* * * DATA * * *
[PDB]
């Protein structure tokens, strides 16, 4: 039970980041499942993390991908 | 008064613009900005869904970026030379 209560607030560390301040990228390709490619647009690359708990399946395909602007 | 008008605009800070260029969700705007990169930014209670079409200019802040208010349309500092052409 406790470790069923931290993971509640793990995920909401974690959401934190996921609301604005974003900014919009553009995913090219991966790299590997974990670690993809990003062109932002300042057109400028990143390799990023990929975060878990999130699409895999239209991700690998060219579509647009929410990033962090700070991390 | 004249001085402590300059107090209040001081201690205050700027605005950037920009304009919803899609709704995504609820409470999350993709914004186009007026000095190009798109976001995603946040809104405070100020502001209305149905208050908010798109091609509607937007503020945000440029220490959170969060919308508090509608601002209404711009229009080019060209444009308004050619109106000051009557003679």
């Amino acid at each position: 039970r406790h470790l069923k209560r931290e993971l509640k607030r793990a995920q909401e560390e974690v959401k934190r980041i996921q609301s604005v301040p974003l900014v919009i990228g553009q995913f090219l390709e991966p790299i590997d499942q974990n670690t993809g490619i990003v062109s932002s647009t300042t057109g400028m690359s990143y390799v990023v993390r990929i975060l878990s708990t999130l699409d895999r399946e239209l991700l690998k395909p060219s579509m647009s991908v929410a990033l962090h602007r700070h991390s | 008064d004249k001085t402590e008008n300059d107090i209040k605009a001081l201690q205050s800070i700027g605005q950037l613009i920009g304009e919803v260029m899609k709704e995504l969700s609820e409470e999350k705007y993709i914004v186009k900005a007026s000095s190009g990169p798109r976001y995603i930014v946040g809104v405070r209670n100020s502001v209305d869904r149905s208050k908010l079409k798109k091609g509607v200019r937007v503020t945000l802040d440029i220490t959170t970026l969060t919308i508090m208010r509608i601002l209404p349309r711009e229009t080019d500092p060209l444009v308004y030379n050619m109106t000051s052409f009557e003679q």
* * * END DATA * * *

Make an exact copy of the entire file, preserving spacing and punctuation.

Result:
[PDB]
């Protein structure tokens, strides 16, 4: 039970980041499942993390991908 | 008064613009900005869904970026030379 209560607030560390301040990228390709490619647009690359708990399946395909602007 | 008008605009800070260029969700705007990169930014209670079409200019802040208010349309500092052409 406790470790069923931290993971509640793990995920909401974690959401934190996921609301604005974003900014919009553009995913090219991966790299590997974990670690993809990003062109932002300042057109400028990143390799990023990929975060878990999130699409895999239209991700690998060219579509647009929410990033962090700070991390 | 004249001085402590300059107090209040001081201690205050700027605005950037920009304009919803899609709704995504609820409470999350993709914004186009007026000095190009798109976001995603946040809104405070100020502001209305149905208050908010798109091609509607937007503020945000440029220490959170969060919308508090509608601002209404711009229009080019060209444009308004050619109106000051009557003679």
């Amino acid at each position: 039970r406790h470790l069923k209560r931290e993971l509640k607030r793990a995920q909401e560390e974690v959401k934190r980041i996921q609301s604005v301040p974003l900014v919009i990228g553009q995913f090219l390709e991966p790299i590997d499942q974990n670690t993809g490619i990003v062109s932002s647009t300042t057109g400028m690359s990143y390799v990023v993390r990929i975060l878990s708990t999130l699409d895999r399946e239209l991700l690998k395909p060219s579509m647009s991908v929410a990033l962090h602007r700070h991390s | 008064d004249k001085t402590e008008n300059d107090i209040k605009a001081l201690q205050s800070i700027g605005q950037l613009i920009g304009e919803v260029m899609k709704e995504l969700s609820e409470e999350k705007y993709i914004v186009k900005a007026s000095s190009g990169p798109r976001y995603i930014v946040g809104v405070r209670n100020s502001v209305d869904r149905s208050k908010l079409k798109k091609g509607v200019r937007v503020t945000l802040d440029i220490t959170t970026l969060t919308i508090m208010r509608i601002l209404p349309r711009e229009t080019d500092p060209l444009v308004y030379n050619m109106t000051s052409f009557e003679q």